Are your investments liquid or illiquid? When a holding is liquid, it simply means you can sell it anytime the market in which it trades is open for business, without losing your proverbial shirt in the exchange. If it is illiquid, you cannot sell it, at least not for anything near what it is worth.
Cash and cash equivalents (such as checking or savings accounts) are the most liquid assets of all. All day, every day, you can almost always find somebody who will gladly give you something relatively worthwhile in exchange for your cash.
At the other end of the spectrum, some investments are highly illiquid, which means your ability to trade in and out of them whenever you please is strictly limited.
For example, many hedge funds and closely held vehicles may routinely impose lockup periods, during which you are prohibited from selling your investment. You may be prohibited from withdrawing any of your money until you have owned the holding for at least a year, plus your ability to withdraw funds after that may be limited to specific windows of opportunity such as once per quarter or twice per year.
Also, normally liquid investments can become illiquid under duress. As Ben Carlson observed on his Wealth of Common Sense blog, the following adage applies so well, it has become a bit cliché: “Liquidity is like oxygen. You don’t notice that you need it until it’s not there.”
To cite an extreme example, during the September 11th attacks in 2001, the New York Stock Exchange and NASDAQ markets did not open for business that Tuesday. They also remained closed until the following Monday. During that time, investors could not trade on either exchange, effectively rendering most of their investment portfolio illiquid for those four days.
Individual securities or sectors can also shift dramatically from liquid to illiquid, especially if investor panic sets in. An example is when the bottom dropped out on the Collateralized Debt Obligation (CDO) market in 2007, contributing to the subsequent global financial crisis.
Between these extremes of highly liquid/illiquid holdings, you will find most of the investments that are most familiar to you. Mutual funds; exchange-traded funds (ETFs); stocks and bonds; and similar publicly held, exchange-traded securities are typically liquid for the most. They do not flow in and out of your accounts as freely as cash, but even in turbulent markets you can usually sell them in a same-day transaction. (Mutual funds trade once daily at the end of the trading day. Individual securities and ETFs trade at prices that fluctuate throughout the day.)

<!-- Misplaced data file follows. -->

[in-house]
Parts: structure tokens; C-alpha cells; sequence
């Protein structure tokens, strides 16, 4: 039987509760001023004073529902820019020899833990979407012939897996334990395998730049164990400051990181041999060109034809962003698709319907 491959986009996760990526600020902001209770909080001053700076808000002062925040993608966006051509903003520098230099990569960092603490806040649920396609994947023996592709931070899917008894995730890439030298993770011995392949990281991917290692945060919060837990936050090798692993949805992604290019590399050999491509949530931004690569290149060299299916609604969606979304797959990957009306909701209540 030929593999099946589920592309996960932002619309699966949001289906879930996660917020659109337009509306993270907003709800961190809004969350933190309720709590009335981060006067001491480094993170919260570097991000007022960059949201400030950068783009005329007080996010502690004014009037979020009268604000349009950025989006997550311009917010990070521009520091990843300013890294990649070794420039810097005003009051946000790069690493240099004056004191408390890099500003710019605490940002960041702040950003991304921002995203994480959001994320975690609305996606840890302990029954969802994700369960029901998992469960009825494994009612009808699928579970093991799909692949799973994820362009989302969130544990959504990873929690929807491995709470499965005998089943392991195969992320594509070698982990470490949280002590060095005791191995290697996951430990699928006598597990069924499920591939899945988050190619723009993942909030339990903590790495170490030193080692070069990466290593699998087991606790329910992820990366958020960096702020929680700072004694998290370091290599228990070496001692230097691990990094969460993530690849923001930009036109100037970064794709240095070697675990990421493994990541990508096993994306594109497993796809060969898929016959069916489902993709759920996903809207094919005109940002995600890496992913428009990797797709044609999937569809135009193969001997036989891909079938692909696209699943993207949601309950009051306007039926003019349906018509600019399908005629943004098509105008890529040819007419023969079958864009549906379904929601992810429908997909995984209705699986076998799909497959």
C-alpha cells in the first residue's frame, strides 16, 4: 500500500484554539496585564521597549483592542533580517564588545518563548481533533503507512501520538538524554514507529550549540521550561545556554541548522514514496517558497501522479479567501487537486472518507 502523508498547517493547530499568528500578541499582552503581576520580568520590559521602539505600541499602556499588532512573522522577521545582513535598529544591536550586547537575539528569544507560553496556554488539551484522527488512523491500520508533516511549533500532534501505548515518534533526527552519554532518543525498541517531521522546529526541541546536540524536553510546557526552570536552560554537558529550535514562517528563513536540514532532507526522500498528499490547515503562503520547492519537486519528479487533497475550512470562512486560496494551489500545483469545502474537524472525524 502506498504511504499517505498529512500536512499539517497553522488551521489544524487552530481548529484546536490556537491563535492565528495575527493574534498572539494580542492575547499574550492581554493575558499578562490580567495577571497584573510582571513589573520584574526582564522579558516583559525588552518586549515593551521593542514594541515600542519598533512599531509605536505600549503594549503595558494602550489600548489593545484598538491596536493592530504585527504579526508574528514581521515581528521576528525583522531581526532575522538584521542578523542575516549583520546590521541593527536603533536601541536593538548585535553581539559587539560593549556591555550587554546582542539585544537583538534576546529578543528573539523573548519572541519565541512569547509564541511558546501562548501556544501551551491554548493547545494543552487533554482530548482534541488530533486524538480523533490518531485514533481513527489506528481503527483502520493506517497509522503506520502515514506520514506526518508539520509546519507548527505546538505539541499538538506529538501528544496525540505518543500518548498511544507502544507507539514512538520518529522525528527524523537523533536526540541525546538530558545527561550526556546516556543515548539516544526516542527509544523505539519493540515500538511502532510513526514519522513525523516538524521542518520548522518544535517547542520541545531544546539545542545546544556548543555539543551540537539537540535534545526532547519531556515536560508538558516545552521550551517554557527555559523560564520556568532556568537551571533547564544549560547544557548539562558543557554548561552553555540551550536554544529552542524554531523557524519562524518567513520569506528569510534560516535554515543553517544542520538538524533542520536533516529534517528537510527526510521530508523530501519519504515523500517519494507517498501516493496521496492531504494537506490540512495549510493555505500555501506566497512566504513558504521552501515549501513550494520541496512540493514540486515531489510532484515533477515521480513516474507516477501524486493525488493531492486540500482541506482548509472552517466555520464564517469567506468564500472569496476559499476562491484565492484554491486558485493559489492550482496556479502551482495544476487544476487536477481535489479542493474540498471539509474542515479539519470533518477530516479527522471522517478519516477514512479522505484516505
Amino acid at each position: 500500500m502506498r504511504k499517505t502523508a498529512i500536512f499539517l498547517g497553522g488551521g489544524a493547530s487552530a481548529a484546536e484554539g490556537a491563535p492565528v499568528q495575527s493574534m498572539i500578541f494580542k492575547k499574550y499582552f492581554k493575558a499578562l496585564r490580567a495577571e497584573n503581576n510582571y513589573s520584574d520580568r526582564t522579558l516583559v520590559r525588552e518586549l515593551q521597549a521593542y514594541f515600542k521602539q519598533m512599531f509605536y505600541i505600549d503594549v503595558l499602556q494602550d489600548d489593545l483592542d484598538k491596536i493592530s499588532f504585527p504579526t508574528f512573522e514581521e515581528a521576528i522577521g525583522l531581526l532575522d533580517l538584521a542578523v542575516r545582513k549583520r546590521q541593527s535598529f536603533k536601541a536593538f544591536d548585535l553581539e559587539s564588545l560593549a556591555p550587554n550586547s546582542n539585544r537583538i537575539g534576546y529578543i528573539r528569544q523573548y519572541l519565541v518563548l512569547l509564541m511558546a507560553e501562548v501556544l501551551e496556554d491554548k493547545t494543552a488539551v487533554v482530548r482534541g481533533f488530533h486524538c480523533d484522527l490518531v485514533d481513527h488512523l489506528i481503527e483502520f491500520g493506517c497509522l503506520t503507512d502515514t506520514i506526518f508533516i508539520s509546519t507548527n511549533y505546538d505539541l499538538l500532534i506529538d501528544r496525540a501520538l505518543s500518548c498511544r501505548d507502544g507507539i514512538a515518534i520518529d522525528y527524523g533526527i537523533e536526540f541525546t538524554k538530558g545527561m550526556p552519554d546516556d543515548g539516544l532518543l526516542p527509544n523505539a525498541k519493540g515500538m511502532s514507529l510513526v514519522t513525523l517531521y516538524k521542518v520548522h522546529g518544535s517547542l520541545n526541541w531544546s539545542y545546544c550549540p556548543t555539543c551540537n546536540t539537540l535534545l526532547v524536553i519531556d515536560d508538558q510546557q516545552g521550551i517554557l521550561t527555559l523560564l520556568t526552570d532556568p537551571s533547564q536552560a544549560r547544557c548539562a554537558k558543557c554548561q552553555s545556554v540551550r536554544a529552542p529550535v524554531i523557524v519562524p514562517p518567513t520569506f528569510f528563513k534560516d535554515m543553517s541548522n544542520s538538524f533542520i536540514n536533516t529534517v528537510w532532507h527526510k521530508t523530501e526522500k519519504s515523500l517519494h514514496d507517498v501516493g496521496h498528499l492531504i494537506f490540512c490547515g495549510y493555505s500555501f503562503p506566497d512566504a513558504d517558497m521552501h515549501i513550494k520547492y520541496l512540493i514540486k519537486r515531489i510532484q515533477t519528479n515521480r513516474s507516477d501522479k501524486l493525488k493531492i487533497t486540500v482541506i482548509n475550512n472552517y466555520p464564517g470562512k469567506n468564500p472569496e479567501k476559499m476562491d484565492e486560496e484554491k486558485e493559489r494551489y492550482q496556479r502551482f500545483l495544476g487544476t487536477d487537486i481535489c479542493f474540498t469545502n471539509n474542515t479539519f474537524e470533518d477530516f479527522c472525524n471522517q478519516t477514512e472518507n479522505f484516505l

It is also worth noting, some investments can be more or less liquid or illiquid, depending on how you hold them. Real estate is a prime example.
Bottom line, cash (and cash equivalents) is the closest you come to having a completely liquid asset. This means it is important to have plenty of it on hand to cover near-term spending needs. We recommend budgeting for expected expenses as well as the inevitable surprises.
That said, cash will only take you so far. It is highly likely to lose rather than gain worth over time, as inflation eats away its spending power.
As such, a degree of illiquidity, or the inability to convert an investment back into cash whenever you please, is essential to building wealth. It is the stuff from which investment returns are made.
We suggest managing liquidity as one consideration among many, achieving a balance that is right for you. Maintain enough liquidity to ensure you are never forced to sell a less-liquid investment just to get at the cash. Accept a degree of illiquidity in your soundly structured portfolio, to judiciously seek premium market returns over the long-term. Understand when illiquidity is essential to pursuing higher returns, versus when you are just taking on extra risk, without much else to show for it.
This post was written and first distributed by Wendy J. Cook.
This material is intended for general public use. By providing this material, we are not undertaking to provide investment advice for any specific individual or situation, or to otherwise act in a fiduciary capacity. Please contact one of our financial professionals for guidance and information specific to your individual situation. This is not an offer to buy or sell a security.
Shore Point Advisors is an investment adviser located in Brielle, New Jersey. Shore Point Advisors is registered with the Securities and Exchange Commission (SEC). Registration of an investment adviser does not imply any specific level of skill or training and does not constitute an endorsement of the firm by the Commission. Shore Point Advisors only transacts business in states in which it is properly registered or is excluded or exempted from registration. Insurance products and services are offered through JCL Financial, LLC (“JCL”). Shore Point Advisors and JCL are affiliated entities.
Let’s take a look at five of the most common financial adages and review why they are often much easier said than done.